Michigan’s renewable energy movement moves on

By Asha Dawsey
Listen Up, Lansing

The Michigan mitten will be raising its green thumb even higher by the end of 2015, with a goal to rise the usage of renewable energy to 10 percent for utilities within. In 2008 legislation was passed for renewable energy in the state of Michigan in which it has risen the from being 1.8 percent in 2007 to 8.1 percent in 2014 and rising to meet the goal of 10 percent, said Media Relations and Communication Specialist of the MPSC Judy Palnau. According to a report from Michigan Public Service Commission, Public Act 295 requires the state’s investor-owned utilities, alternative retail suppliers, electric cooperatives and municipal electric utilities to generate 10 percent of their retail electricity sales from renewable energy resources by 2015. “It adds to the state’s fuel diversity,” said Palnau. Michigan’s dependence on coal generation has been declining as a result of flat power demand and the growth of cleaner, more affordable alternatives like natural gas and wind, according to a Union of Concerned Scientists report.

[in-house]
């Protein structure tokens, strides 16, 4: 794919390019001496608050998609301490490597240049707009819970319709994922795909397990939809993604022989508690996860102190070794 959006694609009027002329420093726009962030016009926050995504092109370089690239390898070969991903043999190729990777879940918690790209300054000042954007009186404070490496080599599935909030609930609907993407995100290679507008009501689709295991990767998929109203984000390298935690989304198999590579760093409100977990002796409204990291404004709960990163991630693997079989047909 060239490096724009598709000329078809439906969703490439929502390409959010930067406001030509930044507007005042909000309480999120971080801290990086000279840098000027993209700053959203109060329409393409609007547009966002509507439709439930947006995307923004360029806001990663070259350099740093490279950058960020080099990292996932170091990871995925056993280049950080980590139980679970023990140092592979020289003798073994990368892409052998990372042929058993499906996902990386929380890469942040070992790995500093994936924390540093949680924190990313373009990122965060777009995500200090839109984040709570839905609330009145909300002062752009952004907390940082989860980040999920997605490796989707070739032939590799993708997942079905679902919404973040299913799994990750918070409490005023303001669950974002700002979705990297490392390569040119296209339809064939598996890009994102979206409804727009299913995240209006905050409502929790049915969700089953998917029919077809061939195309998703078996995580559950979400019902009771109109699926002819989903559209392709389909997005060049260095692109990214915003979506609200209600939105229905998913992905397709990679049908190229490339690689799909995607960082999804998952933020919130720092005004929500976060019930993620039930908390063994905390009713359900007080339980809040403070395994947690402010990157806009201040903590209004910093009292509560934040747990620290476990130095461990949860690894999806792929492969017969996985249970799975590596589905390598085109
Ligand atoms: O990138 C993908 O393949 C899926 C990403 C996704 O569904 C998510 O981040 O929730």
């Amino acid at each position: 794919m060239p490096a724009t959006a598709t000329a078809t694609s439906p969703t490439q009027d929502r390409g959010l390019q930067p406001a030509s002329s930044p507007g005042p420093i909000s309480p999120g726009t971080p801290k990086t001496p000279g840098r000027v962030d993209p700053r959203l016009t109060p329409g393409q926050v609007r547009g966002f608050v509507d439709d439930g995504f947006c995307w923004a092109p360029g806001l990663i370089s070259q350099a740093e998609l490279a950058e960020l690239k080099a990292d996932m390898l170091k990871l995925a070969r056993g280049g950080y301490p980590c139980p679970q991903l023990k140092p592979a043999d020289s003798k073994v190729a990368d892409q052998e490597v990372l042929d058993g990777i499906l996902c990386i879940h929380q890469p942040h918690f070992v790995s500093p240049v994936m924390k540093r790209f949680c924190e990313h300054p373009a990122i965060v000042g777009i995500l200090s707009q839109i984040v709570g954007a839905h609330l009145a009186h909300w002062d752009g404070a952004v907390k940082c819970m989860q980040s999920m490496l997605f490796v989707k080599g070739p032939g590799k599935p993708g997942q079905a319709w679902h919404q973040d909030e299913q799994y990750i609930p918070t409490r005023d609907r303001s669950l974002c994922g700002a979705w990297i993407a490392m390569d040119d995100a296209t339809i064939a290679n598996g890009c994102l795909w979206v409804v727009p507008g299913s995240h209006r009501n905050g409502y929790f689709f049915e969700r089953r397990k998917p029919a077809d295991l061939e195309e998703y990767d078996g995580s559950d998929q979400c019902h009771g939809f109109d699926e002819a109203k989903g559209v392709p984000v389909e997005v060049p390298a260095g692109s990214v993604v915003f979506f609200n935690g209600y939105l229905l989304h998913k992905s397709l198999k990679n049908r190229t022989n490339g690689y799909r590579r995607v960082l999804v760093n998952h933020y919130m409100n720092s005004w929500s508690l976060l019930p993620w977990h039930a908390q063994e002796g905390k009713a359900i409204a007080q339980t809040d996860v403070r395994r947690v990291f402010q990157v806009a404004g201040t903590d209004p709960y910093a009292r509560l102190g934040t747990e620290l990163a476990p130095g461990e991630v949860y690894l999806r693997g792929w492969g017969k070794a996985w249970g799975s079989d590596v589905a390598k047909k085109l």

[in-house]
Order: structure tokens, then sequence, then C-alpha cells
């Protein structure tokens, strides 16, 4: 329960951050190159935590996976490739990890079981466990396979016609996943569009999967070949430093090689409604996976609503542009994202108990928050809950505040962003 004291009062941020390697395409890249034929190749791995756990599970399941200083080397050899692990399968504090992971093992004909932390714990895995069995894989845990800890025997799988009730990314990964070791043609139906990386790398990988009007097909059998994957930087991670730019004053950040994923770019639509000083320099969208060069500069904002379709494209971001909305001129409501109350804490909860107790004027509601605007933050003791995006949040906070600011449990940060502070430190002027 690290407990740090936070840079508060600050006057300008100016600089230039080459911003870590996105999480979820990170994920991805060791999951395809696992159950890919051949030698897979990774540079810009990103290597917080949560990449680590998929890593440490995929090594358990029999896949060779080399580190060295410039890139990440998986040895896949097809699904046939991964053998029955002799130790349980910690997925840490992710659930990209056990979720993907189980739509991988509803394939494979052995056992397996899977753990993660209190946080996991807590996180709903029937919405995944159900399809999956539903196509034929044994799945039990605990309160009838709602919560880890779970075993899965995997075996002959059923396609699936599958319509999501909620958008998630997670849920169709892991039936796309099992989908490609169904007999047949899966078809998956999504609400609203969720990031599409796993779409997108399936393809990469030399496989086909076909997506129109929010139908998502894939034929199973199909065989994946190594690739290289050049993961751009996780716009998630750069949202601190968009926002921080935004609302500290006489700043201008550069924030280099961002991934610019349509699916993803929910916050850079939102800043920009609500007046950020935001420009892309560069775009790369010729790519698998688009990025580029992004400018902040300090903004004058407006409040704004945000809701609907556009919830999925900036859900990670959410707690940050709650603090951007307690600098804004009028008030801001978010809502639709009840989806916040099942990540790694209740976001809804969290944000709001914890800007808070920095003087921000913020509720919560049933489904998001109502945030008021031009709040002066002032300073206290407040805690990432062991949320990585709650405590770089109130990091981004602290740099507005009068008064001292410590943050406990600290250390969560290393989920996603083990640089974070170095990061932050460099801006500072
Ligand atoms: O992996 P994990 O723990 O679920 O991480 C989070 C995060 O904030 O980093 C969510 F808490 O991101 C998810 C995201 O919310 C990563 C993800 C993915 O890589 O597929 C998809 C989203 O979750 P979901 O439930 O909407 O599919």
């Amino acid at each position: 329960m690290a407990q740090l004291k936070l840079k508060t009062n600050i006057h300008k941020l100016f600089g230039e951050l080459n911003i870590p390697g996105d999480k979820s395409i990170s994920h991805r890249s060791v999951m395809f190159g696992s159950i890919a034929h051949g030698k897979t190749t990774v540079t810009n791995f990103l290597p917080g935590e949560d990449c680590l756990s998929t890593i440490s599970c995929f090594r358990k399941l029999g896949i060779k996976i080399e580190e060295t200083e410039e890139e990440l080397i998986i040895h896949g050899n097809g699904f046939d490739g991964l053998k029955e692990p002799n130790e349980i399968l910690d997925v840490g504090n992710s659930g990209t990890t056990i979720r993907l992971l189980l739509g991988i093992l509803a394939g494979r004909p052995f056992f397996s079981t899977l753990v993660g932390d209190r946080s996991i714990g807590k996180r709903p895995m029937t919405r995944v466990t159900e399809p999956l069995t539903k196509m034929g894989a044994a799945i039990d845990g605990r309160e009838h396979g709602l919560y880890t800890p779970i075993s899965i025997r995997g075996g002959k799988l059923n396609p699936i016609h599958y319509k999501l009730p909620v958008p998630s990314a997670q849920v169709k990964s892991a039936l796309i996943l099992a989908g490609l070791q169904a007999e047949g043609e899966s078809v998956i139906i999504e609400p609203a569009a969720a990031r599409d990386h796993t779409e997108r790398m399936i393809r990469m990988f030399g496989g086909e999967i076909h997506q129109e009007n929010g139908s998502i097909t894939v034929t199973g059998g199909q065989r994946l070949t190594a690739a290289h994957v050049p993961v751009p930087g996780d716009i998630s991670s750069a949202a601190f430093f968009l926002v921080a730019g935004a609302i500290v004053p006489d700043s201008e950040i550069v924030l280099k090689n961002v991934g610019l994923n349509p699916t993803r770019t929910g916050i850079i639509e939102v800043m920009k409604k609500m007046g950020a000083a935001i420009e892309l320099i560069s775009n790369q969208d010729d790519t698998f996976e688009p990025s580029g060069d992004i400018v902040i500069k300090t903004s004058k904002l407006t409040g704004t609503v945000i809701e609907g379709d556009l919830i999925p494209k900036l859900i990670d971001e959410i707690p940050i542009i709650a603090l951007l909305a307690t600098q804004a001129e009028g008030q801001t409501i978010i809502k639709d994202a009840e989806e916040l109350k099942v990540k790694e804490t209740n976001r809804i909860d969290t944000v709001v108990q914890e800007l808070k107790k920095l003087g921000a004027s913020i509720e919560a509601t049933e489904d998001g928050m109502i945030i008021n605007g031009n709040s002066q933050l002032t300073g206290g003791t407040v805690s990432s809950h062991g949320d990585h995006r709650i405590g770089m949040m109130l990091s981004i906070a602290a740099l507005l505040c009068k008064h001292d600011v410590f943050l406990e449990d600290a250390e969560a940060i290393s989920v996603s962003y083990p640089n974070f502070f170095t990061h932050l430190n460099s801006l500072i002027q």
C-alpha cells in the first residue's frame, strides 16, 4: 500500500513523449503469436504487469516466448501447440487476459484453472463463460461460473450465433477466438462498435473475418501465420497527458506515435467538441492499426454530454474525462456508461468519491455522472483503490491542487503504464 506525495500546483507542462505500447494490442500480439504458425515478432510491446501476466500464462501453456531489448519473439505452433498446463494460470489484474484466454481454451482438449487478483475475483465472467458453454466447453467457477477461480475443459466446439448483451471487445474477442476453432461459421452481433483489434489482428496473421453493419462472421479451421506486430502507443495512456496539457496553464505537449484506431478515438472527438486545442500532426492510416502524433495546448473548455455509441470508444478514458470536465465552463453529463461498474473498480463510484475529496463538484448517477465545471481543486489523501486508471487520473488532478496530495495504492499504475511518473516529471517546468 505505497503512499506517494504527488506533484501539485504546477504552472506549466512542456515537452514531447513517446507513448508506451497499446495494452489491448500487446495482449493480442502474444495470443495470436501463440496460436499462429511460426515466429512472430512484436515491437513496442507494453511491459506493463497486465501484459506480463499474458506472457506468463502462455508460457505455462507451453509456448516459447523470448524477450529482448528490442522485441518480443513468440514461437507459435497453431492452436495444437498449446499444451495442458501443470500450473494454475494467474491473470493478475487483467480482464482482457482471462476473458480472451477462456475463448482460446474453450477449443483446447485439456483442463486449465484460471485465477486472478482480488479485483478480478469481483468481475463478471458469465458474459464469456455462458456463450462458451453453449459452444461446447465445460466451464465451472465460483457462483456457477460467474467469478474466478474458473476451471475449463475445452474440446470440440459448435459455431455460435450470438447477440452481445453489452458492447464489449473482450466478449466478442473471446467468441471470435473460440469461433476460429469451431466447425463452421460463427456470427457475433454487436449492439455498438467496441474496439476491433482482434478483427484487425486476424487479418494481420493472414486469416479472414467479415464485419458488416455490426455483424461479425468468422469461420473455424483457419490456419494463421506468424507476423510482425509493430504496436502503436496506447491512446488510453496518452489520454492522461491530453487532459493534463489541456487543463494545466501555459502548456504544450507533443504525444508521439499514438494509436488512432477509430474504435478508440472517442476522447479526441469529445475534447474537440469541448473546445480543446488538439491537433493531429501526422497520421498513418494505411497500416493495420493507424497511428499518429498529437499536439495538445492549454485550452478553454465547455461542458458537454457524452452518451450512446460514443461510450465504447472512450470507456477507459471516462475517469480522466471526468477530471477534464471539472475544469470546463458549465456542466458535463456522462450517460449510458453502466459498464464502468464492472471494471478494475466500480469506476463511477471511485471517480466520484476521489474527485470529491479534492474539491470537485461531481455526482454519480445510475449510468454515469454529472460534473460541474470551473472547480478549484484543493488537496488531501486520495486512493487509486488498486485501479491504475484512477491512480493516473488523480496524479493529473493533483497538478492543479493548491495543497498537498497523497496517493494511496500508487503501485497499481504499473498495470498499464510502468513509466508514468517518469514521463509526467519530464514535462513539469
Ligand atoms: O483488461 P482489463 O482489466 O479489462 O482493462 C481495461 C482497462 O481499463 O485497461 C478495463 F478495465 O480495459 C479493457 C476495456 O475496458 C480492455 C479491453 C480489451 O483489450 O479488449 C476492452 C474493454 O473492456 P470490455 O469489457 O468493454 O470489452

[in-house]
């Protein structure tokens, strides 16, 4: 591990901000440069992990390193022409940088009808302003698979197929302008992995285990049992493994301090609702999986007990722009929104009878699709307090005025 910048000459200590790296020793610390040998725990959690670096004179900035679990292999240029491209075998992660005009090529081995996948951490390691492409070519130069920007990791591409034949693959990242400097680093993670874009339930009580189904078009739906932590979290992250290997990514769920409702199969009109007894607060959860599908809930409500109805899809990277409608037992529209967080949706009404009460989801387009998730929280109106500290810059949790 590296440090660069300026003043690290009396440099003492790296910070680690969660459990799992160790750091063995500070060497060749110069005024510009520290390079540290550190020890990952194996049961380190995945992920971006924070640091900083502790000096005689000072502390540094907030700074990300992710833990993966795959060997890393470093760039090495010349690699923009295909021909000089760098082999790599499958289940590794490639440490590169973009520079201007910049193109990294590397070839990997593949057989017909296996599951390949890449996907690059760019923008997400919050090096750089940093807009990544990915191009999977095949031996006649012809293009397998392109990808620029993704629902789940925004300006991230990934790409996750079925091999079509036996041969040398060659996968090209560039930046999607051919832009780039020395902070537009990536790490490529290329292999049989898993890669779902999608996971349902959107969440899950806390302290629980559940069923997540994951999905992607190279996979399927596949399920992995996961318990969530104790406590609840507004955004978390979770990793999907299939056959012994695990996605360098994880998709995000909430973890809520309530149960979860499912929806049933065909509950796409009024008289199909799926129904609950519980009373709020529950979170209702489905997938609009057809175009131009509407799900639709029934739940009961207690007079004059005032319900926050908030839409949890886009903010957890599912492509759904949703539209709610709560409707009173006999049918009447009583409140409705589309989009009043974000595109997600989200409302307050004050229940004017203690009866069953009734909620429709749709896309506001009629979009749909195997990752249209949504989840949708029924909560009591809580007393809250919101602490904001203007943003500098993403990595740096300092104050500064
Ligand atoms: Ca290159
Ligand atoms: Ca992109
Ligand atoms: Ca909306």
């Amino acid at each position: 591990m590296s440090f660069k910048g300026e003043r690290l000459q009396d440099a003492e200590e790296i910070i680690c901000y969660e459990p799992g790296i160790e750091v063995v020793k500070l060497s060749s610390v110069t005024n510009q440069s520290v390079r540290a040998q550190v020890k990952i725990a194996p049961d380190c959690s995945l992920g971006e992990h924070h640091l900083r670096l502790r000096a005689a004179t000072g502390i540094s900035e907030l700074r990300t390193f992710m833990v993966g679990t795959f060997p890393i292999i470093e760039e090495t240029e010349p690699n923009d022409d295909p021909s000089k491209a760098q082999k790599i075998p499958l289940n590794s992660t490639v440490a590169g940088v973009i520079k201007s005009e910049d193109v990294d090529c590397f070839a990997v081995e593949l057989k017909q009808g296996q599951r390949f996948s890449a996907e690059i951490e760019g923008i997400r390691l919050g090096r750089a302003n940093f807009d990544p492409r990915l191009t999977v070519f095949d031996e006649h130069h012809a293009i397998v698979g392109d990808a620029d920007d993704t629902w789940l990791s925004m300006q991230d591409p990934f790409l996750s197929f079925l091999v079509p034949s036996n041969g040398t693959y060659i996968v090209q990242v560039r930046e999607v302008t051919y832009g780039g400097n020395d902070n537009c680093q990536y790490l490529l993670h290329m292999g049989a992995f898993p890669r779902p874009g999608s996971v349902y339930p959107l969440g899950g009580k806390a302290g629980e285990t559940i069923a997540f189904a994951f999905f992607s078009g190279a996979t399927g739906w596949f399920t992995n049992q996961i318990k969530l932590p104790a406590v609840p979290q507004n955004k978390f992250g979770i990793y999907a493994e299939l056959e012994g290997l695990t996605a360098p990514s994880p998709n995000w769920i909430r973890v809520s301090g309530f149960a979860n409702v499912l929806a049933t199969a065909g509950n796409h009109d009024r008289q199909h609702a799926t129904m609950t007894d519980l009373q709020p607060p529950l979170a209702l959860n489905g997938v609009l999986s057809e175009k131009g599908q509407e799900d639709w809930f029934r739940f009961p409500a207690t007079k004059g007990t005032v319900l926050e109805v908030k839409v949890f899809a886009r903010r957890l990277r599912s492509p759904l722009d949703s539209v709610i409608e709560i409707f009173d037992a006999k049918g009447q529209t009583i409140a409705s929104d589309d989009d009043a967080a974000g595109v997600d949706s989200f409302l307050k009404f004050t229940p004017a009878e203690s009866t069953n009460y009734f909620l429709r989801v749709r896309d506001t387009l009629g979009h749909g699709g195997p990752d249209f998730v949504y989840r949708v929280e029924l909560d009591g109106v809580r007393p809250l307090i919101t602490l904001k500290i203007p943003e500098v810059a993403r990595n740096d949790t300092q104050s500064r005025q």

Michigan wind farms meeting goals, but disturbing neighbors

Capital News Service
LANSING – Michigan is on pace to meet its renewable energy targets, largely thanks to wind power, but issues of transparency and turbine placement have some asking whether the shift toward wind is a smart one. The Great Lakes State is well on its way to drawing 10 percent of its energy from renewable sources by the end of the year, as required by a 2008 law. Public Service Commission (PSC) Communications Specialist Judy Palnau said that achievement is thanks to a huge effort from utilities, with wind farms and turbines going up across the state. To date, Michigan has 18 operational wind farms with another two in development, according to the PSC. The primary location for wind energy in the state is Huron County because of its wind capacity.